Today is going to involve much more going out and about. I could really do without it but these are things the children enjoy and are committed to, so I’ll pop some painkillers and get on with it. I have had a reasonable night’s sleep, so it should be possible. Need to buy some cheap joggers for P, who has an adventure weekend coming up. Need to buy some cheap joggers for L who is displaying his ankles rather a lot. Need to get my head around the demands of a day later in the week when our little history course is starting – check bus times and so on. Need to reply to the CME consultation. Oh no, I feel a list coming on. Now, I must not pick up that new Patrick Gale that I’ve borrowed from E!

Sunday, 12 October 2008

Back again

Well, it’s been a while and I don’t know why. I have been prioritising story writing, I guess. Work is also very busy at this time of year and I don’t feel much like sitting at a computer in the evening. Instead, Dani and I have been watching series one of Life on Mars, which we borrowed from the library. We missed it first time around but we loved Ashes to Ashes, so we thought we’d give it a go. It doesn’t have Keely Hawes, which is a shame, but we really enjoyed it. I did find it a bit painful from time to time and I found myself dealing with flashes of hospital memory that I could have done without. But I guess that shows it was well written.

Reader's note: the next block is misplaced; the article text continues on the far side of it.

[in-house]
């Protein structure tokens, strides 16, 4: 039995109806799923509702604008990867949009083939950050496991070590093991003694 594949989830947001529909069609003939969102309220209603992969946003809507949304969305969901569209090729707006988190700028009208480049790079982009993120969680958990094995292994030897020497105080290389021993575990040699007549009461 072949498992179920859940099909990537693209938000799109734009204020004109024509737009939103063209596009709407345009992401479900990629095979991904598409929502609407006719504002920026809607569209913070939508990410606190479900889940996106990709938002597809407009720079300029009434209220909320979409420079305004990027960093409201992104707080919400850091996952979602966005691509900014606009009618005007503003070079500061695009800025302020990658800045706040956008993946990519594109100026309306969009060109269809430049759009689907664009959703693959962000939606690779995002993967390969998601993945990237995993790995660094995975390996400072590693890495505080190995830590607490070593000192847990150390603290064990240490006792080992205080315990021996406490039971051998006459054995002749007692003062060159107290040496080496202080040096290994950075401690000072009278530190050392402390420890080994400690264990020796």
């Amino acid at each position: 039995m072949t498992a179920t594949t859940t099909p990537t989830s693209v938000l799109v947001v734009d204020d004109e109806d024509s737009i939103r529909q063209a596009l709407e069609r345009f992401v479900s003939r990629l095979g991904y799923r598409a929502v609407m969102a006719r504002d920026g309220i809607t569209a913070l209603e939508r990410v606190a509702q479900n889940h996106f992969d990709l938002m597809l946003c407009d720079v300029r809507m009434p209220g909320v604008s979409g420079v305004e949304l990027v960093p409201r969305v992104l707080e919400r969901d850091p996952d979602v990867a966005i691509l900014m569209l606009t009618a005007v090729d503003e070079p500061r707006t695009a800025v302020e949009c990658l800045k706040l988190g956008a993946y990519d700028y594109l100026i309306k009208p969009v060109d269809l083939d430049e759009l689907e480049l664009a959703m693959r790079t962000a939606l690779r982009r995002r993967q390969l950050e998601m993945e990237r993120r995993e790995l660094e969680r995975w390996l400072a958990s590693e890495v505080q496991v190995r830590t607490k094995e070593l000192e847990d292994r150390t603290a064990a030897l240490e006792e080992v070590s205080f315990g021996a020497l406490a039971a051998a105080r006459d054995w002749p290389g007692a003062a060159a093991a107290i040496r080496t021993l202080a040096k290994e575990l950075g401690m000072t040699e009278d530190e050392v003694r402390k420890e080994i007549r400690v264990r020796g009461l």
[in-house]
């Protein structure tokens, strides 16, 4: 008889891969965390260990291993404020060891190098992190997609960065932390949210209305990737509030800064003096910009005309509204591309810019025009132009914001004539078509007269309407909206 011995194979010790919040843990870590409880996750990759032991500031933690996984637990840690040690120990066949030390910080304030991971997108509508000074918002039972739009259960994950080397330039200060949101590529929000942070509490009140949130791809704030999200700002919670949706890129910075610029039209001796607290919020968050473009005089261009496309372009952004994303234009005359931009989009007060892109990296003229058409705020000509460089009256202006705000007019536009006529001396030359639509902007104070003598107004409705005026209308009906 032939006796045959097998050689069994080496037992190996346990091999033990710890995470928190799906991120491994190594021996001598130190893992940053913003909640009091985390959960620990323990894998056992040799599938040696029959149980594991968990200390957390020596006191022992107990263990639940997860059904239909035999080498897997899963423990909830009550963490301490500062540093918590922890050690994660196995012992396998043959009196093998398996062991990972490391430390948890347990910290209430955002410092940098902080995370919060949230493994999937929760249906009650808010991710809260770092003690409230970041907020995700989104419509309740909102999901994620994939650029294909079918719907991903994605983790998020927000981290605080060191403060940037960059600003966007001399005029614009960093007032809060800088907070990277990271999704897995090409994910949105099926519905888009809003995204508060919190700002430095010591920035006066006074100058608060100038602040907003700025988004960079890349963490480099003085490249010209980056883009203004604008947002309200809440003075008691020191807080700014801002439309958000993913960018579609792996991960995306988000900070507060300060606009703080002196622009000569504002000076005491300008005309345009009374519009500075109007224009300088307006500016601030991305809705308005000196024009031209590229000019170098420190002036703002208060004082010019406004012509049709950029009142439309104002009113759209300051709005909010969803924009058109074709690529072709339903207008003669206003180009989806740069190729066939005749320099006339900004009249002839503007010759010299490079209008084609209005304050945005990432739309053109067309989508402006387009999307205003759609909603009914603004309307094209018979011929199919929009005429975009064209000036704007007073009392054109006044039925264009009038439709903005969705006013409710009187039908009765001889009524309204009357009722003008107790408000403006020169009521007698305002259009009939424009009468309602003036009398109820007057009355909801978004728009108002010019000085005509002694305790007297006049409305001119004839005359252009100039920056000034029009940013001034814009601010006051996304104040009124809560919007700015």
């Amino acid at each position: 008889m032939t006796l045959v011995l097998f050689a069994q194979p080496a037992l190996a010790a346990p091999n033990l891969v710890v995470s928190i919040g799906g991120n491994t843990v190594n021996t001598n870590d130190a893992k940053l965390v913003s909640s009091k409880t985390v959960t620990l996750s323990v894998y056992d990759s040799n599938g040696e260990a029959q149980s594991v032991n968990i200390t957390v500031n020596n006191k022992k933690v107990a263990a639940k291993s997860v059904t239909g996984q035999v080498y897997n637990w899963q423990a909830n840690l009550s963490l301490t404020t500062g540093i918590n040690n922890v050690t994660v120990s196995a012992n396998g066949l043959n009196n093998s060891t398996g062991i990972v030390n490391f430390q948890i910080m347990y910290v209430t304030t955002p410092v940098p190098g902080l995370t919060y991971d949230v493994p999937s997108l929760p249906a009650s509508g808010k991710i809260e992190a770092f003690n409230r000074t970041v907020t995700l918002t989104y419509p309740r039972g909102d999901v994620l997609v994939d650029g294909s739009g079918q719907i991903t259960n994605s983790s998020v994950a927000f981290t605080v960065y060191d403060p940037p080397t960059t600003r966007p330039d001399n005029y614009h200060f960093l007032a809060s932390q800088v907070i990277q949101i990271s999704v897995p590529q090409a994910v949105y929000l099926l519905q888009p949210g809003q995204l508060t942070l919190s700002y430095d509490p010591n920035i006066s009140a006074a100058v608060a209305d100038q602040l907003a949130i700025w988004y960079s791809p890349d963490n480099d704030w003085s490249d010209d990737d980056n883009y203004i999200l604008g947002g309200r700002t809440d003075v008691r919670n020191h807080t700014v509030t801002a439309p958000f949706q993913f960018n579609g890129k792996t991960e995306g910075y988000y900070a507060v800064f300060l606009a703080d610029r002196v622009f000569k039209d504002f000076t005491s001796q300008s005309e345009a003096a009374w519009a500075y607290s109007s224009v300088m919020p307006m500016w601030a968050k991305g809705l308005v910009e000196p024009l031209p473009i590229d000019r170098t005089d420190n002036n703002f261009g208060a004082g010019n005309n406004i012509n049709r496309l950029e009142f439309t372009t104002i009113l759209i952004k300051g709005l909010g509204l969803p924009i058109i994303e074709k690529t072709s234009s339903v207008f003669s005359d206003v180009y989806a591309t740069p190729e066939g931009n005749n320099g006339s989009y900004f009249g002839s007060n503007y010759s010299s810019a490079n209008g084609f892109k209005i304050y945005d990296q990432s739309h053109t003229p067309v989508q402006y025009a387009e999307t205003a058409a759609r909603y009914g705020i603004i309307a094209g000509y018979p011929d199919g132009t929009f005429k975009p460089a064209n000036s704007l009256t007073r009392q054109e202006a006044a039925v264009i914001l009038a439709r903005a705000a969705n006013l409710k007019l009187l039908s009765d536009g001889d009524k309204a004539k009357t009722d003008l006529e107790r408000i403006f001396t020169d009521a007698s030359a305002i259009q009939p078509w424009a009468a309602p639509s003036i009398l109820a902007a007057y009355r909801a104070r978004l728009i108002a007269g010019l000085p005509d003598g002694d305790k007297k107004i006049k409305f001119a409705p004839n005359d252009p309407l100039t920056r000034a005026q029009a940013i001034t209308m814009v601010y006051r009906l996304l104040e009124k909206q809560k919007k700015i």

On Friday we went to the Planetarium at Chichester. Dani had made a booking for a home ed visit and we ended up being a group of forty six. Thinking about the stars is rather good for putting things in perspective. When the papers and tv never stop about the end of the world as we know it, it is rather soothing to look at the constellations in the company of a man who loves his subject.